Pretty fast. When we launched our first website in 2001 there were few competitors, but also not so much in the way of ready-made platforms – we had to do our own technology development as well as sourcing the merchandise. The web element has become a little more straightforward since, and we now find we have a healthy combination of appearances at pen shows and links with customers all over the world, from Keynsham to Kazakhstan. Many of our customers, and suppliers, are in the EU so there could be further developments around the corner.
What works best for you in staying in touch with customers, new and old?
We do contribute to some ‘hard copy’ publications, like the WES journal, but of course a lot of our contacts are formed and developed online too. Answering questions on forums like FPN has been mutually helpful in the past.
So, tell us about TWD’s favourite pen brands…
Yard-o-Led, to follow on from United Inkdom’s recent articles, has been a big success; we were the first online retailers, and people really love the pens. Edison remains unique to The Writing Desk in the UK, after John Serowka recommended us to Brian Gray; they’re a lovely company to work with and they’ve benefitted from working directly with customers via social media too. We loved selling Conway Stewart and were sorry to see the brand go, but Sailor is still going splendidly; their pens may look fancy, but those nibs are excellent – the ‘King Eagle’, in particular, is really something special. As one of the few TWSBI dealers in the UK we find their special editions fly off the shelves rather rapidly, too. Finally, we have to mention Kaweco; we’re big fans of the Sport and the new Supra is so well put-together, too.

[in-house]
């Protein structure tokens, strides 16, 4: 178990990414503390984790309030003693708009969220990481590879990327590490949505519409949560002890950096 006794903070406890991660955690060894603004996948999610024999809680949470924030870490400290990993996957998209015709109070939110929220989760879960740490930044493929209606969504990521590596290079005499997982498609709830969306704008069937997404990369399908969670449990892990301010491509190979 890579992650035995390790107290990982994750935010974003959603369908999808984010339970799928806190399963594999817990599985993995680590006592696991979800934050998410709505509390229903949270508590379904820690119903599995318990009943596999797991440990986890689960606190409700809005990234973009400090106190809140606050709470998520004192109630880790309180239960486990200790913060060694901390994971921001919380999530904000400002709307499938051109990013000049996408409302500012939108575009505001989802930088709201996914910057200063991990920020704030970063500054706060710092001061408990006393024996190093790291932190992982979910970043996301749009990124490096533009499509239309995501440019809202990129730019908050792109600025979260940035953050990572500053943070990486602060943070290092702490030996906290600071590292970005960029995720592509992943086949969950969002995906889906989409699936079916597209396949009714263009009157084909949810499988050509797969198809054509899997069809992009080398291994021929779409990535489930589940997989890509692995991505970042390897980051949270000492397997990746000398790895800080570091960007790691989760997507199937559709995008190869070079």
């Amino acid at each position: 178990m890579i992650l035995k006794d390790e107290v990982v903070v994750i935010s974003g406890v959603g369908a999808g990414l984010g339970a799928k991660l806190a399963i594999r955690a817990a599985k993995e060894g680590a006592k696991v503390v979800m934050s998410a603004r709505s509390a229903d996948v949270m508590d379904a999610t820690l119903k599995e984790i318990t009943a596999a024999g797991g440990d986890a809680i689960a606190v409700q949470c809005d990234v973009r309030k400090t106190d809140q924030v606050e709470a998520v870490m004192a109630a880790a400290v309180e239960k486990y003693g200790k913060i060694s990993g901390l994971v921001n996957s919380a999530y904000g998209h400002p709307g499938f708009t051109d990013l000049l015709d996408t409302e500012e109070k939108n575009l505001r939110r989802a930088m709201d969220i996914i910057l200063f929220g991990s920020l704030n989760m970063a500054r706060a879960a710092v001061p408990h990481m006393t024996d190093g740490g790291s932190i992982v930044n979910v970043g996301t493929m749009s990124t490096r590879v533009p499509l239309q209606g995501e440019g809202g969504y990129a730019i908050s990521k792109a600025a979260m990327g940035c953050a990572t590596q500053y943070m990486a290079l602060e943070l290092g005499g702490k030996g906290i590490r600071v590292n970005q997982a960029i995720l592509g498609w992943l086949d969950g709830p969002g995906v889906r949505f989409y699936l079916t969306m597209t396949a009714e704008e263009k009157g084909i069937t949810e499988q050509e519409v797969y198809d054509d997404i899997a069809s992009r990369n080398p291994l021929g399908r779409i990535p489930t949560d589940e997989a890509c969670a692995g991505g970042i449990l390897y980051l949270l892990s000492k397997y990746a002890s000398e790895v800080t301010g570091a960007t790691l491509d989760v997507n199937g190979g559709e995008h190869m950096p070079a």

Of course! Private Reserve, and Rohrer and Klingner, remain exclusive to us in the UK, and they both have sterling reputations. Naturally we’re Diamine fans too, and our big 100ml refills have been popular ever since we started selling them – indeed, we’re thinking of refreshing the range soon, so ideas for inks which you writers need in high volumes are welcome!
How’s the workshop coming on?
That side of the operation is something we’ve always done but not really advertised previously, but we do quite a bit of pen servicing and repairs now, and are getting into nib tuning. Italic regrinds and even nib width reductions are quite popular, along with the occasional TWSBI repair – those are user-serviceable but not everyone finds it a walk in the park. It’s a part of the business we quite enjoy and, while it’s maybe not a big money-spinner, a lot of customers find it makes a big difference to their enjoyment too.